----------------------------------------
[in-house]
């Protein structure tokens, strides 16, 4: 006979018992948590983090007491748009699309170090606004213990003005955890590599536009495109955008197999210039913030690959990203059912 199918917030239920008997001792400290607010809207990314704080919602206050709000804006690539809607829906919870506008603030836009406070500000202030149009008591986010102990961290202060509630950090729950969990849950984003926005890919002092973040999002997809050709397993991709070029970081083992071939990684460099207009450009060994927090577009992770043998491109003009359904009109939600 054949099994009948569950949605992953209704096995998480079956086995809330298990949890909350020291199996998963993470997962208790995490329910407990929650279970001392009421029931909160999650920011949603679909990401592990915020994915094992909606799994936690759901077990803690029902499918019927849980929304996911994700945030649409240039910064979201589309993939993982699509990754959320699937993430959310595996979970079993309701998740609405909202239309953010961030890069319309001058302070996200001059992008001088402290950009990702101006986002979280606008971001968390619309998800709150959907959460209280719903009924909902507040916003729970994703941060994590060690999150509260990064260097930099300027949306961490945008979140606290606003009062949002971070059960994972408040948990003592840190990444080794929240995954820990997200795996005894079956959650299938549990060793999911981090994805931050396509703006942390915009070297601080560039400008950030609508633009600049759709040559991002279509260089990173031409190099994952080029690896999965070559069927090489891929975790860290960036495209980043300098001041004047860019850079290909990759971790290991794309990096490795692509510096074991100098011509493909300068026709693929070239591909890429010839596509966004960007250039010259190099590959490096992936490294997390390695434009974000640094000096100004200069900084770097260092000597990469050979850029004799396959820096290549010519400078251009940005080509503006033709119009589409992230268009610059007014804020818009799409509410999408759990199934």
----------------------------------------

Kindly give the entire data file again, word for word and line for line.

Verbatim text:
[in-house]
């Protein structure tokens, strides 16, 4: 006979018992948590983090007491748009699309170090606004213990003005955890590599536009495109955008197999210039913030690959990203059912 199918917030239920008997001792400290607010809207990314704080919602206050709000804006690539809607829906919870506008603030836009406070500000202030149009008591986010102990961290202060509630950090729950969990849950984003926005890919002092973040999002997809050709397993991709070029970081083992071939990684460099207009450009060994927090577009992770043998491109003009359904009109939600 054949099994009948569950949605992953209704096995998480079956086995809330298990949890909350020291199996998963993470997962208790995490329910407990929650279970001392009421029931909160999650920011949603679909990401592990915020994915094992909606799994936690759901077990803690029902499918019927849980929304996911994700945030649409240039910064979201589309993939993982699509990754959320699937993430959310595996979970079993309701998740609405909202239309953010961030890069319309001058302070996200001059992008001088402290950009990702101006986002979280606008971001968390619309998800709150959907959460209280719903009924909902507040916003729970994703941060994590060690999150509260990064260097930099300027949306961490945008979140606290606003009062949002971070059960994972408040948990003592840190990444080794929240995954820990997200795996005894079956959650299938549990060793999911981090994805931050396509703006942390915009070297601080560039400008950030609508633009600049759709040559991002279509260089990173031409190099994952080029690896999965070559069927090489891929975790860290960036495209980043300098001041004047860019850079290909990759971790290991794309990096490795692509510096074991100098011509493909300068026709693929070239591909890429010839596509966004960007250039010259190099590959490096992936490294997390390695434009974000640094000096100004200069900084770097260092000597990469050979850029004799396959820096290549010519400078251009940005080509503006033709119009589409992230268009610059007014804020818009799409509410999408759990199934």